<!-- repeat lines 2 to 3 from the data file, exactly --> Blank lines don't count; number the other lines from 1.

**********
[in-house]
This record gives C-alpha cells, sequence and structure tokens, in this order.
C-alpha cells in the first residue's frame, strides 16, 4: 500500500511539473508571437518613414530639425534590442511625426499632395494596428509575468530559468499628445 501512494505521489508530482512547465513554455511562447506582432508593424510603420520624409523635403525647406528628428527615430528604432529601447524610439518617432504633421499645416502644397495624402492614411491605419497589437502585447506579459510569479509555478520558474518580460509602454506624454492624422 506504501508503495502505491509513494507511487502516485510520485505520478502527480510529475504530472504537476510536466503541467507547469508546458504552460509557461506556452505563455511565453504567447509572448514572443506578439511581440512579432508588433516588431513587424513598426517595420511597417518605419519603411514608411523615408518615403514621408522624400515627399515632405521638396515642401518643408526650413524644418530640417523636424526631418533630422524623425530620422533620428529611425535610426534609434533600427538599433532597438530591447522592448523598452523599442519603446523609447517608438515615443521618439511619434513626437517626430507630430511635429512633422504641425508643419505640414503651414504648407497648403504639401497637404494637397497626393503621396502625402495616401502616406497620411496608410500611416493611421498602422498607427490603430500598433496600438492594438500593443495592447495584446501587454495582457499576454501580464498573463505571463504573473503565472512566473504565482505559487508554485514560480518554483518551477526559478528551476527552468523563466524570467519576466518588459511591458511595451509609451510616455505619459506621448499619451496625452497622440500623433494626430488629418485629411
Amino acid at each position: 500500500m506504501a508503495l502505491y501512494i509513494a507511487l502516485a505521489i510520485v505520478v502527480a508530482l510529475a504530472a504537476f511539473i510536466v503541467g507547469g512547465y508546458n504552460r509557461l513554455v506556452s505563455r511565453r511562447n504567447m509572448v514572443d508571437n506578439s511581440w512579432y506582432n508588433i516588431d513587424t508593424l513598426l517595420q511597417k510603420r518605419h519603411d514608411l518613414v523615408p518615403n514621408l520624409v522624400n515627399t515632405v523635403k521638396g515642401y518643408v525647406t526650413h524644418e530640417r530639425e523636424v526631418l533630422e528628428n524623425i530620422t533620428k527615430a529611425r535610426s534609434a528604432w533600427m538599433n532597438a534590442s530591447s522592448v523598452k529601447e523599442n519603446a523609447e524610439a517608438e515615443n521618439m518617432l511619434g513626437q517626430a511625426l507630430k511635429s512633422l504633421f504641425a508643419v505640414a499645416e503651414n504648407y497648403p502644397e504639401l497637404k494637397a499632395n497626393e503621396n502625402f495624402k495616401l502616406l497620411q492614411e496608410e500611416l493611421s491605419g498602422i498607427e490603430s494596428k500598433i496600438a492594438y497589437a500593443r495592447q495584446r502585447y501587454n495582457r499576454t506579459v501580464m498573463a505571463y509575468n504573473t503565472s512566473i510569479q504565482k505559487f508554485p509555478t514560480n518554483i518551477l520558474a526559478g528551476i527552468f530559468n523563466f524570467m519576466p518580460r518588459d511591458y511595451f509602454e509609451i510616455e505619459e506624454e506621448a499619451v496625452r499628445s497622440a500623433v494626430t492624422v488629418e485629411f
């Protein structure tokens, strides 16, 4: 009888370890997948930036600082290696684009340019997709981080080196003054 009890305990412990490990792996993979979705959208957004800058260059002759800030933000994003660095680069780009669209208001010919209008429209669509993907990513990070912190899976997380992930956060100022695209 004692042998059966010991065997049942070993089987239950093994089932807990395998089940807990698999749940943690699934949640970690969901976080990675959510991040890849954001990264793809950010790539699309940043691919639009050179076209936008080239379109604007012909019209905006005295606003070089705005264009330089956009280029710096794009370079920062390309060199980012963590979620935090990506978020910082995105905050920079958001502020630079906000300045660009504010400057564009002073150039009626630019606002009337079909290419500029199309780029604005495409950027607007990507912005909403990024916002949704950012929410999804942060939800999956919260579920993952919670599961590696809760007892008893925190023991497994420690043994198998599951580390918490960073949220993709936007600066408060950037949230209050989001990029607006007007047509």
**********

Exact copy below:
This record gives C-alpha cells, sequence and structure tokens, in this order.
C-alpha cells in the first residue's frame, strides 16, 4: 500500500511539473508571437518613414530639425534590442511625426499632395494596428509575468530559468499628445 501512494505521489508530482512547465513554455511562447506582432508593424510603420520624409523635403525647406528628428527615430528604432529601447524610439518617432504633421499645416502644397495624402492614411491605419497589437502585447506579459510569479509555478520558474518580460509602454506624454492624422 506504501508503495502505491509513494507511487502516485510520485505520478502527480510529475504530472504537476510536466503541467507547469508546458504552460509557461506556452505563455511565453504567447509572448514572443506578439511581440512579432508588433516588431513587424513598426517595420511597417518605419519603411514608411523615408518615403514621408522624400515627399515632405521638396515642401518643408526650413524644418530640417523636424526631418533630422524623425530620422533620428529611425535610426534609434533600427538599433532597438530591447522592448523598452523599442519603446523609447517608438515615443521618439511619434513626437517626430507630430511635429512633422504641425508643419505640414503651414504648407497648403504639401497637404494637397497626393503621396502625402495616401502616406497620411496608410500611416493611421498602422498607427490603430500598433496600438492594438500593443495592447495584446501587454495582457499576454501580464498573463505571463504573473503565472512566473504565482505559487508554485514560480518554483518551477526559478528551476527552468523563466524570467519576466518588459511591458511595451509609451510616455505619459506621448499619451496625452497622440500623433494626430488629418485629411